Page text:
Uruguay's Ex-President Vasquez talking marijuana, cocaine

In a surprise that comes just days after an historic vote by Uruguay's lower house to legalize marijuana, the country's ex-president Tabare Vasquez said Uruguay should now consider ways "to regulate" the cocaine market.

Vasquez, who is positioning himself to run for president again next year and has a 62 percent approval rating, said in a television interview that the key question is education, not consumption. (See interview below)

"I think (legalizing cocaine) is not necessarily making it easier to consume it," he said. "We have to educate (the population) so they don't consume it. But more than making it easier, we need to regulate the consumption of drugs."

He later linked the proposal to his administration's successful anti-smoking campaign in the mid-2000s, and noted the vast number of deaths linked to smoking (an estimated five million per year) far outnumbers deaths linked to psychoactive drugs (closer to 200,000 per year).

In early August, Uruguay's lower house passed a measure to legalize the production, sale, and consumption of marijuana. The bill soon goes to the senate, where it is expected to pass easily. Once it passes the senate, it is signed into law, which will make the country the first in the world to completely legalize the drug.

InSight Crime Analysis

Vasquez's pronouncement is surprising on various levels. Vasquez had previously been coy about his position concerning the legalization of marijuana, and few expected him to come out so clearly in favor of the measure, much less talk openly about cocaine in the process.

The marijuana bill did not have popular support (63 percent were against it in the polls leading up to the house vote), so Vasquez's position on cocaine and marijuana may hurt him in the campaign.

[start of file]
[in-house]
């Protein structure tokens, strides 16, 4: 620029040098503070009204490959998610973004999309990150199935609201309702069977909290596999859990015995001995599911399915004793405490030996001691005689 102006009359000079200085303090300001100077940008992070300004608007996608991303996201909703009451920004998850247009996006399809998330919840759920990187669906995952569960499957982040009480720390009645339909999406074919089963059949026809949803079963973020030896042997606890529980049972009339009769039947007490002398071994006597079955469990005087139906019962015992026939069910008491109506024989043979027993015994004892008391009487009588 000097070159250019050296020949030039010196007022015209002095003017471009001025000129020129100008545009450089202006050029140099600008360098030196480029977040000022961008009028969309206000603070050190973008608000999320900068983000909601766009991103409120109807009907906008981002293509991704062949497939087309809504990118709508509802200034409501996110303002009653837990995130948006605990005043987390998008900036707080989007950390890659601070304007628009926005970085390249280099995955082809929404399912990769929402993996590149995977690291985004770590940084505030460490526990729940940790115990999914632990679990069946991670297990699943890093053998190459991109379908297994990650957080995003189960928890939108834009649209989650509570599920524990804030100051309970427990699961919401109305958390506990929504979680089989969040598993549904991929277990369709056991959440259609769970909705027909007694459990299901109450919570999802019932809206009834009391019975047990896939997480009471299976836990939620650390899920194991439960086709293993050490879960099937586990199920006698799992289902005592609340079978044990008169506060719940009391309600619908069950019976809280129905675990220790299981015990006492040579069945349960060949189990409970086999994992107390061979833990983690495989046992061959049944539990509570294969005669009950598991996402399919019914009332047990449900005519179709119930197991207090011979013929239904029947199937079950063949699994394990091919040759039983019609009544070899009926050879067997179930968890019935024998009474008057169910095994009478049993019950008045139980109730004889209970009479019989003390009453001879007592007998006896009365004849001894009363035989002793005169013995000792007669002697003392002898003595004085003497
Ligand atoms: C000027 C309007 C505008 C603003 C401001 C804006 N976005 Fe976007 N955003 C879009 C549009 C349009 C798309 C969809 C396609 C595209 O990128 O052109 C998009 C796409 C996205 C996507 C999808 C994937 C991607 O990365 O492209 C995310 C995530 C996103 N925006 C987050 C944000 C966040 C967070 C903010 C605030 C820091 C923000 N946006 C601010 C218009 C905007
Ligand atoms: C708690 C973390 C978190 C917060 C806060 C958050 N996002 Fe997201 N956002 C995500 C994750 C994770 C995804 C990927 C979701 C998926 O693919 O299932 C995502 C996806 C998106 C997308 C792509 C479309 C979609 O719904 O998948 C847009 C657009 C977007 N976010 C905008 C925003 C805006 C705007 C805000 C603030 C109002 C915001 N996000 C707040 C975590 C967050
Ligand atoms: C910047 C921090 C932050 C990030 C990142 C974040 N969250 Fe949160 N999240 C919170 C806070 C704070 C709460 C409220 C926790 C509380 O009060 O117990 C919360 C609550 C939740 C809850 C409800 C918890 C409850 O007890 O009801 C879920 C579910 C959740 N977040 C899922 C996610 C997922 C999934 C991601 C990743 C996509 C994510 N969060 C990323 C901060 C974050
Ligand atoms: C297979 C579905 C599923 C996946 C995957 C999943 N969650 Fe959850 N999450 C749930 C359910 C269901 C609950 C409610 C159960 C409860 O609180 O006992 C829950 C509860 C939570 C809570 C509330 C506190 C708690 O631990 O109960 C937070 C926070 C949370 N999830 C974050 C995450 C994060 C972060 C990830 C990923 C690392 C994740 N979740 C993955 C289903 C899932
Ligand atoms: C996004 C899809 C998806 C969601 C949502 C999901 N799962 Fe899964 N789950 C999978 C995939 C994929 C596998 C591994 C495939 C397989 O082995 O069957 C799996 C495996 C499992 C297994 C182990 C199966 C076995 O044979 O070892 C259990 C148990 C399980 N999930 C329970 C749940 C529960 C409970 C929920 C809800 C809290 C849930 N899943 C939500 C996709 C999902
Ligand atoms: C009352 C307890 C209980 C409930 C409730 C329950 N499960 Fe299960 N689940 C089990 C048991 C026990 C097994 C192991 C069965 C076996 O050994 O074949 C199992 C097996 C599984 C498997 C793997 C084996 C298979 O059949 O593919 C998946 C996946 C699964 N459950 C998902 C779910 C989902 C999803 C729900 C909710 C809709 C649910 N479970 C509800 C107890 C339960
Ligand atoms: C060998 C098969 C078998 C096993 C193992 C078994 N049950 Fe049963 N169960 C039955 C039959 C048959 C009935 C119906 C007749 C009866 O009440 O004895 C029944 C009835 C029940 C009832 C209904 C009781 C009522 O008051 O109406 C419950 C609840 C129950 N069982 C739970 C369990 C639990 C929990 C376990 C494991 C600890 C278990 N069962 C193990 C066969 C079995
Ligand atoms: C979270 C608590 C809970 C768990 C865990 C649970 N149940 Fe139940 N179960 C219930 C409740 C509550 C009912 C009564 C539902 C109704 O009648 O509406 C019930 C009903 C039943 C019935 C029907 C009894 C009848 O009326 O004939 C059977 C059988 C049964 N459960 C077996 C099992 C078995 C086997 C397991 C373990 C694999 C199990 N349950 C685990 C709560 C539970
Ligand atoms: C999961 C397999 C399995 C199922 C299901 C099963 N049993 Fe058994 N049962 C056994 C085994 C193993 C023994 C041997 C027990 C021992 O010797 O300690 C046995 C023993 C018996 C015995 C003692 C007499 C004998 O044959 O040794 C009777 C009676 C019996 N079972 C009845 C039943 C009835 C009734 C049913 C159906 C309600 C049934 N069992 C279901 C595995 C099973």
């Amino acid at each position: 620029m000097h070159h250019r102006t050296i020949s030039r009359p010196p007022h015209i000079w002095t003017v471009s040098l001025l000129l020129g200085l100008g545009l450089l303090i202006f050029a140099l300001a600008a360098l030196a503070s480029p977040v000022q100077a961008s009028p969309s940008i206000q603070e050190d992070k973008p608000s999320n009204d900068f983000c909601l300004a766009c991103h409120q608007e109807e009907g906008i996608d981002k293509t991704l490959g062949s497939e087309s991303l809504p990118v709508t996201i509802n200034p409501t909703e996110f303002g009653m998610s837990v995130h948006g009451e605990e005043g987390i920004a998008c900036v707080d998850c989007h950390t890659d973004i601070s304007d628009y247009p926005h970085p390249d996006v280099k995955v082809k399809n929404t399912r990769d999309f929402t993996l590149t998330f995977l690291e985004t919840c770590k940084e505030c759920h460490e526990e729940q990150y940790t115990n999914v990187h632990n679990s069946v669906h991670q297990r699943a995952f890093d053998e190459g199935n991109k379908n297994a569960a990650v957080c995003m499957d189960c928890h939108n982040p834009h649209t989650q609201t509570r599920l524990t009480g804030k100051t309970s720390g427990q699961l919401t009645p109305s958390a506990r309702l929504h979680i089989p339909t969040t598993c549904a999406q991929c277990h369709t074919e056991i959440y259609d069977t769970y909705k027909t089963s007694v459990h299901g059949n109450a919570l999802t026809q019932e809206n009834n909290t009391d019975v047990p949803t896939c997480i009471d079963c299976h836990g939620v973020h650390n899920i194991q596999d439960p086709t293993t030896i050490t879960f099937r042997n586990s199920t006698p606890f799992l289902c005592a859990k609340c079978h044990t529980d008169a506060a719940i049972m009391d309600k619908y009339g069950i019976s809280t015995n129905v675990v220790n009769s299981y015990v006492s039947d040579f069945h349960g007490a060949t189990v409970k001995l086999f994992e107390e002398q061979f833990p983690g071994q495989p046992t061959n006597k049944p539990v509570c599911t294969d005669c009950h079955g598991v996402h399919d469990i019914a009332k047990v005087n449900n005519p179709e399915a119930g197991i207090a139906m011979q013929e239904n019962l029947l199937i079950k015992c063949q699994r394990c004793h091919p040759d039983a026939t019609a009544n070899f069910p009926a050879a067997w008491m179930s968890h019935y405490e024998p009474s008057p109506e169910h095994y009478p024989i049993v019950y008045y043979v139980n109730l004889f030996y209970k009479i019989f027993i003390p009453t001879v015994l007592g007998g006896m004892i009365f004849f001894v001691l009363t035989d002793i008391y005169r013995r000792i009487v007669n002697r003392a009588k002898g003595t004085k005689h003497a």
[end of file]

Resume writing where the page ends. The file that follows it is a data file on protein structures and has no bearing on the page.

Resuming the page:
SEE ALSO: Uruguay: Marijuana, Organized Crime and the Politics of Drugs

To be sure, legalizing marijuana has been a monumental task for the proponents of the measure. It took a sophisticated campaign that included YouTube videos (see below) to familiarize Uruguayans with the issue and win over Vasquez's own party, which barely managed to push it through the lower house.

Finally, cocaine is not marijuana and there is little consensus, even in the pro-marijuana camps, about how "to regulate" its consumption. 

Still, Vasquez is one of many leaders in the region who is trying to turn the drug debate from a security question into a health question. He knows health issues. He is himself a doctor and is quick to point out that his efforts are about regulating and legalizing the consumption of the now illicit drugs.

"We need to educate (youth) to prevent (consumption)," he said.

Investigations

  • 1
  • 2
  • 3
  • 4
  • 5
  • 6
  • 7
  • 8
  • 9
  • 10
Prev Next

Homicides in Guatemala: Collecting the Data

Homicides in Guatemala: Collecting the Data

When someone is murdered in Guatemala, police, forensic doctors and government prosecutors start making their way to the crime scene and a creaky, antiquated 20th century bureaucratic machine kicks into gear. Calls are made. Forms are filled out by hand, or typed into computers, or both. Some...

The Prison Dilemma: Latin America’s Incubators of Organized Crime

The Prison Dilemma: Latin America’s Incubators of Organized Crime